Atlantes at Odessa

Kartupos bergambar Patung Atlantis dari Odessa, Ukraina ini merupakan kartupos pertama yang saya terima  dalam kegiatan Postcrossing.

Kartupos bergambar Patung Atlantis dari Odessa, Ukraina ini merupakan kartupos pertama yang saya terima dalam kegiatan Postcrossing.

Odessa is a city of great importance to the region and over the centuries has belong to countries and cultures other than Ukraine and Russia. It is known in various langauges…Romanian: Odesa; Greek: Οδησσός; Yiddish: אדעס and is the administrative center of the Odessa Oblast (province) located in southern Ukraine. The city is a major seaport located on the shore of the Black Sea and the fourth largest city in Ukraine with a population of 1,029,000.

Odessa was founded by Ottoman vassal, Khadjibey, the Khan of Crimea (Hacibey in modern Turkish spelling) (also known in English as Kocibey) in 1240 and named after him. It passed into the domain of the Ottoman sultân in 1529 and remained in Ottoman hands until the Ottoman Empire’s defeat in the Russo – Turkish War of 1798. The Russians renamed the city Odessa in 1794. From 1819–1858 Odessa was a free port. During the Soviet period it was the most important port of trade in the Soviet Union and a Soviet naval base. On January 1, 2000 the Quarantine Pier of Odessa trade sea port was declared a free port and free economic zone for a term of 25 years.

There are 192 of them, and built in 1837, Potemkin Steps are the best place to view the busy harbors and the bay. The famous monument to Duke de Richelieu overlooks steps of 142m length. Looking down from the top, the steps themselves become invisible, only the landings can be seen. On either side of the stairs there is a stone parapet and the two appear to run parallel.

This, however, is an optical illusion, because in reality the width of the stairs of the bottom flight is double that of the top flight. At the bottom of the steps is the city’s brand new passenger ship terminal and convention center.

In the 19th century Odessa was the fourth largest city of Imperial Russia, after Moscow, Saint Petersburg, and Warsaw. Its historical architecture has a style more Mediterranean than Russian, having been heavily influenced by French and Italian styles.

Odessa is a warm water port, but militarily it is of limited value. Turkey’s control of the Dardanelles and Bosphorus has enabled NATO to control water traffic between Odessa and the Mediterranean Sea. The city of Odessa hosts two important ports: Odessa itself and Yuzhny (also an internationally important oil terminal), situated in the city’s suburbs. Another important port, Illichivs’k (or Ilyichyovsk), is located in the same oblast, to the south-west of Odessa.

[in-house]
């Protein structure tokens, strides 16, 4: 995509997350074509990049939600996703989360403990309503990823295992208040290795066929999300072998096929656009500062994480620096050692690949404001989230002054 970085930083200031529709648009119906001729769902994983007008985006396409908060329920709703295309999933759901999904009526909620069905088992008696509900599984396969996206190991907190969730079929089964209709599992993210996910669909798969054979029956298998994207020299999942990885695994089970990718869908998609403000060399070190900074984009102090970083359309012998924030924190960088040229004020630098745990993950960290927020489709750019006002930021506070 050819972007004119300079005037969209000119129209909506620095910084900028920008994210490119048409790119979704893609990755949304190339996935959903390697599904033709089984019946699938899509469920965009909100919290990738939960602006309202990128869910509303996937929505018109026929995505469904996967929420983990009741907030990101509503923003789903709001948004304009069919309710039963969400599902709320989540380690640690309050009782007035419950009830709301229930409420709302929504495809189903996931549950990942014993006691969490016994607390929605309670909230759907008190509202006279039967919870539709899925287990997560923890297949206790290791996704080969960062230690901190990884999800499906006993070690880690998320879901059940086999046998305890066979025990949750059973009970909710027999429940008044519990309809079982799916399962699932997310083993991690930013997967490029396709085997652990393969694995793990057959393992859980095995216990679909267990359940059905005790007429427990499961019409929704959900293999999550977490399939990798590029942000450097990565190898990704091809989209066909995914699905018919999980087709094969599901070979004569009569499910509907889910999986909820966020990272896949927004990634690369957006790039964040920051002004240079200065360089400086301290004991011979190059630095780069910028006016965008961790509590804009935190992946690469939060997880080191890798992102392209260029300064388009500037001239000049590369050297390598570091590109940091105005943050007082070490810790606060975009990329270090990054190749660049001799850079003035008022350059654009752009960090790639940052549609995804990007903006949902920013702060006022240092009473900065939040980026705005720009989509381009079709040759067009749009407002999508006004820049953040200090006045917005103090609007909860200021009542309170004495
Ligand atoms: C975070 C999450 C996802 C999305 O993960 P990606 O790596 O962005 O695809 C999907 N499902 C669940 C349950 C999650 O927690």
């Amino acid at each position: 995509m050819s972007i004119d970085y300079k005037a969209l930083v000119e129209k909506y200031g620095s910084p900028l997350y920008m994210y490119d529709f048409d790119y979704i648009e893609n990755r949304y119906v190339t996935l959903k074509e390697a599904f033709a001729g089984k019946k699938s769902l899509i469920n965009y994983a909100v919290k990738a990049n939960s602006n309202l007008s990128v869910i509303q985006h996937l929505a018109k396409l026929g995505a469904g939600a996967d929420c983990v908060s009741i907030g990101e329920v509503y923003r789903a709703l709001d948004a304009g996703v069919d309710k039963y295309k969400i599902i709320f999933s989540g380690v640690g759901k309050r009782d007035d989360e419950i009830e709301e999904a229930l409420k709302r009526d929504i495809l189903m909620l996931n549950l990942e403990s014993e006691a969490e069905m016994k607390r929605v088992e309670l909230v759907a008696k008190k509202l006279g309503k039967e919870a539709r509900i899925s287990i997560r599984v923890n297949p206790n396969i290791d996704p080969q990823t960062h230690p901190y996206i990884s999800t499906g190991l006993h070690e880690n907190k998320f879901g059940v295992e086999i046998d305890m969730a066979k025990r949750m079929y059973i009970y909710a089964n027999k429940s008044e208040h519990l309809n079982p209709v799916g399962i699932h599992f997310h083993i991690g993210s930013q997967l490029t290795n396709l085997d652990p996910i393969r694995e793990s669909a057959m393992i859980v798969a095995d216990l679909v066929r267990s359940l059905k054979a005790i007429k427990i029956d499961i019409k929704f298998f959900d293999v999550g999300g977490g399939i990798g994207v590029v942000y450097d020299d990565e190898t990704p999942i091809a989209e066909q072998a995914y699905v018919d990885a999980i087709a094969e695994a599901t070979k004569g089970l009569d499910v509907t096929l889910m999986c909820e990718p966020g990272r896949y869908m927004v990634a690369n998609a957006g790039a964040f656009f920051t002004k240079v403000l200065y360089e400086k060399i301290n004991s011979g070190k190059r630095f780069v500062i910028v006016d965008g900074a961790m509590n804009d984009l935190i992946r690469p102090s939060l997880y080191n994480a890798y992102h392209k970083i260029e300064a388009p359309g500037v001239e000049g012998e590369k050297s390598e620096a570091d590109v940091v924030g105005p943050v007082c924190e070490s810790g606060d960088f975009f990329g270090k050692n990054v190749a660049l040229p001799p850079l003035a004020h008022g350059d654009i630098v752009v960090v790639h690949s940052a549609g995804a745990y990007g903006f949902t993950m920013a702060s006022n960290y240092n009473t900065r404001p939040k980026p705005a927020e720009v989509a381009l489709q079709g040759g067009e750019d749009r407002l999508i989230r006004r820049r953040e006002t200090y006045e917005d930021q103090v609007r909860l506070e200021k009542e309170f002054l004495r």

The city became the home of a large Jewish community during the 19th century, and by 1897 Jews were estimated to comprise some 37% of the population. They were, however, repeatedly subjected to severe persecution. Pogroms were carried out in 1821, 1859, 1871, 1881, and 1905. Many Odessan Jews fled abroad, particularly to Palestine after 1882, and the city became an important base of support for Zionism.

Located 290 miles south of Kiev, Odessa is famed for its balmy climate which makes it a prime vacation spot for Ukrainians as well as a popular port of call for cruise ships plying the Black Sea. Locals and visitors alike crowd the beaches north of the city center, where thongs and Speedos are the norm – even for those who should know better. Beach-side cafes and discos are back to back with stands selling beer, ice cream and dried fish.

Deribasovskaya Street is the very heart of Odessa. What lends Deribasovskaya its unique character is magnificent architecture, crowds of people leisurely sitting on terraces of numerous cafes and restaurants, perfect cobblestones, no vehicle traffic and big shady linden trees. This special character has survived even through the Soviet times when conforming Soviet canons was highly recommended.

Deribasovskaya leads to the City Gardens with its fountain, old summerhouse and sculpture of lion and lioness. City Gardens were laid out shortly after the foundation of Odessa and were its first park. The Souvenir Market with a crowd of artists and craftsmen demonstrating their works is situated there. Prices are really low, and some items are gorgeous. Bargains are common. Don’t miss it if you want to get originally Odessan souvenirs.

The cobblestone and tall acacia trees on Frantsuzsky Boulevard are most reminiscent of Old Odessa. This place was home to Odessa’s wealthy merchants in old days. Now the Boulevard is one of the most picturesque resort districts in Odessa. The cable car rides from the Boulevard down to the Lanzheron Beach. The steep hill parts the Frantsuzsky Boulevard from 3 beaches beneath. Paths and stairs lead downhill to the Sea through a green zone closed to vehicle traffic. It is a favorite sight for picnics.

Arcadia is the most developed beach in Odessa. It looks gorgeous in summer – plenty of flowers, shady trees, numerous restaurants and cafes with tidy sea view terraces. Being a little bit pricey, they are really good for drinks and snacks.
Besides swimming and sunbathing, you can rent paddleboats, rowboats and other sailing vehicles for moderate prices.

If you are taking kids, check out Tropicano Children World – probably, they would like it. There are several outdoor nightclubs by the beach in Arcadia.

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